Lotte Ulbricht

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Willi Stoph, Lotte Ulbricht, and Walter Ulbricht

Lotte Ulbricht (19 April 1903 – 27 March 2002) was a Socialist Unity Party of Germany official and the second wife of the East German leader Walter Ulbricht.

Charlotte Kühn was born the younger of two children in Rixdorf in 1903. Her father was an unskilled labourer and her mother a homeworker in Berlin. After attending primary and middle school, she worked as an office worker and a shorthand typist. In 1919, she joined the Free Socialist Youth movement, and in 1921, the Communist Party of Germany. She worked for the Party's central committee and in 1922-23, was a shorthand typist with the Communist Youth International (KJI) in Moscow. Kühn was thereafter a member of the central committee of the KPD and the KPD Reichstag group. In 1926-27 she was archivist with the KJI and then until 1931, secretary and shorthand typist at the Soviet Union's bureau of commerce in Berlin. In 1931, she emigrated to Moscow with her first husband, Erich Wendt. She became an instructor with the Comintern and completed a distance learning study at the Academy of Marxism-Leninism and an evening course at Moscow State University. Following the arrest of her husband in 1936 during the Stalinist purges, she divorced him the same year and was herself investigated. She remained under an official Party reprimand until 1938. From 1939 to 1941, she worked as a compositor at a foreign language printer, and later for the Comintern until 1945.

Walter and Lotte Ulbricht at the Leipzig Trade Fair, 1964

Kühn's older brother, Bruno, was discovered by the Gestapo in Amsterdam in 1943, working as a radio operator for the NKVD. He was executed in 1944, probably in Brussels.

Until 1947, she was a member of the central committee of the Communist Party. After 1947, she was a personal assistant to Walter Ulbricht, whom she knew from their time in Moscow, where they lived at the Hotel Lux, along with numerous other German exiles. After her 1953 marriage to Ulbricht, she resigned her job working for him and began studying at the Institute for Social Sciences, which awarded her a Social Sciences Diploma in 1959. During 1959-73, she was employed by the Institute for Marxism-Leninism, where, among other things, she was responsible for editing Walter Ulbricht's speeches and writings published by the Institute.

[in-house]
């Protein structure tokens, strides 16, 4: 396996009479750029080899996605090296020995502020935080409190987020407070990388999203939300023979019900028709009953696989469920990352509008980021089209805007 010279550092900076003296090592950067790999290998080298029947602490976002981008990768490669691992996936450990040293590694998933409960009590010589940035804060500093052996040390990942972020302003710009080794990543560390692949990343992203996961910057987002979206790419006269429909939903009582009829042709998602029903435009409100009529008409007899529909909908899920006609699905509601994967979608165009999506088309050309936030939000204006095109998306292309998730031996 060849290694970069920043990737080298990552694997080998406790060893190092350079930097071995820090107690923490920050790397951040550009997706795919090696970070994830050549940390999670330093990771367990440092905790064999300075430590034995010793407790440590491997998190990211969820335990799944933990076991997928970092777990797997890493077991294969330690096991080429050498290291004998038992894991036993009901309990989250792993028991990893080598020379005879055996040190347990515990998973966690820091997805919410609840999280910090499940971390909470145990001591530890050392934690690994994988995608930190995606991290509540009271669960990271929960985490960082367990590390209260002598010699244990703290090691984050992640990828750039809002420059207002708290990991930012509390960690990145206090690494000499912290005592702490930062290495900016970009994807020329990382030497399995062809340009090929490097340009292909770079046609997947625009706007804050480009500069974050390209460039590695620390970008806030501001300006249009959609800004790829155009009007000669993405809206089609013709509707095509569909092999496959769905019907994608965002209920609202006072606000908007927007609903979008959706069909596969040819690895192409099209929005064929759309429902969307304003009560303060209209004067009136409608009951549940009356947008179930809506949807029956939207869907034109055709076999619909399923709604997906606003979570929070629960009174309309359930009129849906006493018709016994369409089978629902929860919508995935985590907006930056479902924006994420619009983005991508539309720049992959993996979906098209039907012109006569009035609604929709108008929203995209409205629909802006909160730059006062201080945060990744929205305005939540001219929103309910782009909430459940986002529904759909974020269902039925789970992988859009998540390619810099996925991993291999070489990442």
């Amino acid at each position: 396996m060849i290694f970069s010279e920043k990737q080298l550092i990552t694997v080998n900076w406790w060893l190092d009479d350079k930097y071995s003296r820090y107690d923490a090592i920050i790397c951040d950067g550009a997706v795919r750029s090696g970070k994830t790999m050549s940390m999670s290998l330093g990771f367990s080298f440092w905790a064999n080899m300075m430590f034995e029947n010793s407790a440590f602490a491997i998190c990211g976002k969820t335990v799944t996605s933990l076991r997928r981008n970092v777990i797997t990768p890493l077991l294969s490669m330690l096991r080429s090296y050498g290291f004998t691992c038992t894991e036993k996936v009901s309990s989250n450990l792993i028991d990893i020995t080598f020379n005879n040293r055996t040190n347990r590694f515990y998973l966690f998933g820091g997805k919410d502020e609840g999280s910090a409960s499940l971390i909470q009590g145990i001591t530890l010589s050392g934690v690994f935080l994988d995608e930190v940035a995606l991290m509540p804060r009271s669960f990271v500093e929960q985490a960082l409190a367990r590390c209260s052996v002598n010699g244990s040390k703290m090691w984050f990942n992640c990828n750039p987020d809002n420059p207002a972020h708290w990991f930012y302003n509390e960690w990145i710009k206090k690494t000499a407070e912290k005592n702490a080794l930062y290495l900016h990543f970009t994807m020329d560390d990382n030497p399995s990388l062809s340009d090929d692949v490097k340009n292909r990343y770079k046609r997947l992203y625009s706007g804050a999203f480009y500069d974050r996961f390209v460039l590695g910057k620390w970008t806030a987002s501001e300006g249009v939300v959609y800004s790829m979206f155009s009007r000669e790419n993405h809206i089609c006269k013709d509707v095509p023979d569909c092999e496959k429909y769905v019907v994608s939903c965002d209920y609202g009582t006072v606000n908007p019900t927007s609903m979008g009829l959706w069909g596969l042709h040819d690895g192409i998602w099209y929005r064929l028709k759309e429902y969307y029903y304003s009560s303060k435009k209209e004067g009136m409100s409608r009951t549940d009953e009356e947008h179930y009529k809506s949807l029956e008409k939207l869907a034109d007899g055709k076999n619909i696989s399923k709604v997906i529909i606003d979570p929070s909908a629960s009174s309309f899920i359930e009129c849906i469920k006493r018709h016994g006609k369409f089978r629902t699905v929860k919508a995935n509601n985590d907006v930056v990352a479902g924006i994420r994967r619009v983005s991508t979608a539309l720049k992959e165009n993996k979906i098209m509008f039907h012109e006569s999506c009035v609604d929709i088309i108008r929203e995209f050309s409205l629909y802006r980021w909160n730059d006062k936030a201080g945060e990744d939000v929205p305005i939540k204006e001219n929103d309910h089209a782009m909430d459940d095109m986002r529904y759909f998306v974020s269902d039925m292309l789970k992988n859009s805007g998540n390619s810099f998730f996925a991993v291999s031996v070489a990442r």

In addition, she was a member of the Women's Commission of the Secretariat of the Central Committee and of the Politburo of the Central Committee of the Socialist Unity Party of Germany. She retired in July 1973, a few weeks before the death of her husband. Lotte Ulbricht was much decorated by the state and party leadership of East Germany, including in 1959, 1963 and 1978 the Fatherland Order of Merit, and in 1969 and 1983 the Order of Karl Marx and 1988 the Grand Star of Friendship of Nations.

In a rare interview, after German reunification, in 1990, she complained that "Honecker wasted my husband's inheritance".[1][2][note 1]

On March 27, 2002, she struggled out of her wheelchair and shuffled to a ladder propped against a bookcase. She climbed to look for a book on an upper shelf, crashed to the floor and died that night. She lived at 12 Majakowskiring Street, Pankow, Berlin. She and Walter adopted a Russian girl, Beate Ulbricht (1944-1991).

Notes[edit]

  1. ^ "Honecker hat das Erbe meines Mannes verspielt"

References[edit]

  1. ^ Moulson, Geir (2002-03-27). "Widow of East German Leader Dies". Associated Press. Retrieved 19 March 2014. 
  2. ^ Leinkauf, Thomas (2002-03-28). "Exil am Majakowskiring". Berliner Zeitung. Retrieved 19 March 2014.